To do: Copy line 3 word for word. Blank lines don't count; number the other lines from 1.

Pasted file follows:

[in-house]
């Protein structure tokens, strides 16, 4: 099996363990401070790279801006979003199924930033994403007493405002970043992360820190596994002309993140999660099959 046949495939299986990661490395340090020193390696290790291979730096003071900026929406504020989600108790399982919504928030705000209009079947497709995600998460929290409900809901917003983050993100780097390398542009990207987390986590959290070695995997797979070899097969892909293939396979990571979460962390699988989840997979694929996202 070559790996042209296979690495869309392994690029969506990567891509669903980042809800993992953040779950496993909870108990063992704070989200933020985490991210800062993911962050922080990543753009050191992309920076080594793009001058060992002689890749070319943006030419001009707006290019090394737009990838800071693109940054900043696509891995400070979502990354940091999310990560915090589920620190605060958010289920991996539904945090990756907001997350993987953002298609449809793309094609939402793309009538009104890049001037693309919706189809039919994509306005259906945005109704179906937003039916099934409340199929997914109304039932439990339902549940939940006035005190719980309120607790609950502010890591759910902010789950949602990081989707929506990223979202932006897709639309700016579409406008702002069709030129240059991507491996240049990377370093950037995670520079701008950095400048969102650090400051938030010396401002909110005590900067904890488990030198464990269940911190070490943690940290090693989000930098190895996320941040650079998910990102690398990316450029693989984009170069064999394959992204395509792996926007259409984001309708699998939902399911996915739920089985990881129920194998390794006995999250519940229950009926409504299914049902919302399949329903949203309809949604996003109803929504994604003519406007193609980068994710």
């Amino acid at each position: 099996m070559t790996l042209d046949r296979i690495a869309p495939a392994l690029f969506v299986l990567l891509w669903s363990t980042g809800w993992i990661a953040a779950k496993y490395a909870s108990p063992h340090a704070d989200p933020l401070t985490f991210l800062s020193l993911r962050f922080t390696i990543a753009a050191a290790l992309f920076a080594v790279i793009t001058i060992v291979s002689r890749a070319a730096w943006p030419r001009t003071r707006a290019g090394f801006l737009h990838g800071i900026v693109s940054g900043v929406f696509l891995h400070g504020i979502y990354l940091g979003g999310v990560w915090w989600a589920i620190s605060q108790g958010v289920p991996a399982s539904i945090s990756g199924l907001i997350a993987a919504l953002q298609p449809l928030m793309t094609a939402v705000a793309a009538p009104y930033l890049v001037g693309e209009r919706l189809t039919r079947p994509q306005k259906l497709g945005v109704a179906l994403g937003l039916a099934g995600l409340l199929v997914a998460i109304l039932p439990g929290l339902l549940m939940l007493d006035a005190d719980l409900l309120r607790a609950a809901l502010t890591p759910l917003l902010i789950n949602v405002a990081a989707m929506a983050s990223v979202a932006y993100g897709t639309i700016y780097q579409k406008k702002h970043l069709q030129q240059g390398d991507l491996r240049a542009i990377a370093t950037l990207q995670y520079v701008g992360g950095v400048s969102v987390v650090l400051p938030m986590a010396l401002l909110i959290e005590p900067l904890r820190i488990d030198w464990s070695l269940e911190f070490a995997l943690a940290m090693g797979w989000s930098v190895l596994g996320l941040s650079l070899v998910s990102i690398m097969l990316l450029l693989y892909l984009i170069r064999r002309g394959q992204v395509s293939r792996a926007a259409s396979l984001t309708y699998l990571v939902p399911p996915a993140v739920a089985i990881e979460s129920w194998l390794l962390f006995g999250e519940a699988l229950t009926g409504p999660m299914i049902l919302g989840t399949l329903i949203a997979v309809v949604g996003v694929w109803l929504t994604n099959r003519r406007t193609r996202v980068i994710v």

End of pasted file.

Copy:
């Amino acid at each position: 099996m070559t790996l042209d046949r296979i690495a869309p495939a392994l690029f969506v299986l990567l891509w669903s363990t980042g809800w993992i990661a953040a779950k496993y490395a909870s108990p063992h340090a704070d989200p933020l401070t985490f991210l800062s020193l993911r962050f922080t390696i990543a753009a050191a290790l992309f920076a080594v790279i793009t001058i060992v291979s002689r890749a070319a730096w943006p030419r001009t003071r707006a290019g090394f801006l737009h990838g800071i900026v693109s940054g900043v929406f696509l891995h400070g504020i979502y990354l940091g979003g999310v990560w915090w989600a589920i620190s605060q108790g958010v289920p991996a399982s539904i945090s990756g199924l907001i997350a993987a919504l953002q298609p449809l928030m793309t094609a939402v705000a793309a009538p009104y930033l890049v001037g693309e209009r919706l189809t039919r079947p994509q306005k259906l497709g945005v109704a179906l994403g937003l039916a099934g995600l409340l199929v997914a998460i109304l039932p439990g929290l339902l549940m939940l007493d006035a005190d719980l409900l309120r607790a609950a809901l502010t890591p759910l917003l902010i789950n949602v405002a990081a989707m929506a983050s990223v979202a932006y993100g897709t639309i700016y780097q579409k406008k702002h970043l069709q030129q240059g390398d991507l491996r240049a542009i990377a370093t950037l990207q995670y520079v701008g992360g950095v400048s969102v987390v650090l400051p938030m986590a010396l401002l909110i959290e005590p900067l904890r820190i488990d030198w464990s070695l269940e911190f070490a995997l943690a940290m090693g797979w989000s930098v190895l596994g996320l941040s650079l070899v998910s990102i690398m097969l990316l450029l693989y892909l984009i170069r064999r002309g394959q992204v395509s293939r792996a926007a259409s396979l984001t309708y699998l990571v939902p399911p996915a993140v739920a089985i990881e979460s129920w194998l390794l962390f006995g999250e519940a699988l229950t009926g409504p999660m299914i049902l919302g989840t399949l329903i949203a997979v309809v949604g996003v694929w109803l929504t994604n099959r003519r406007t193609r996202v980068i994710v």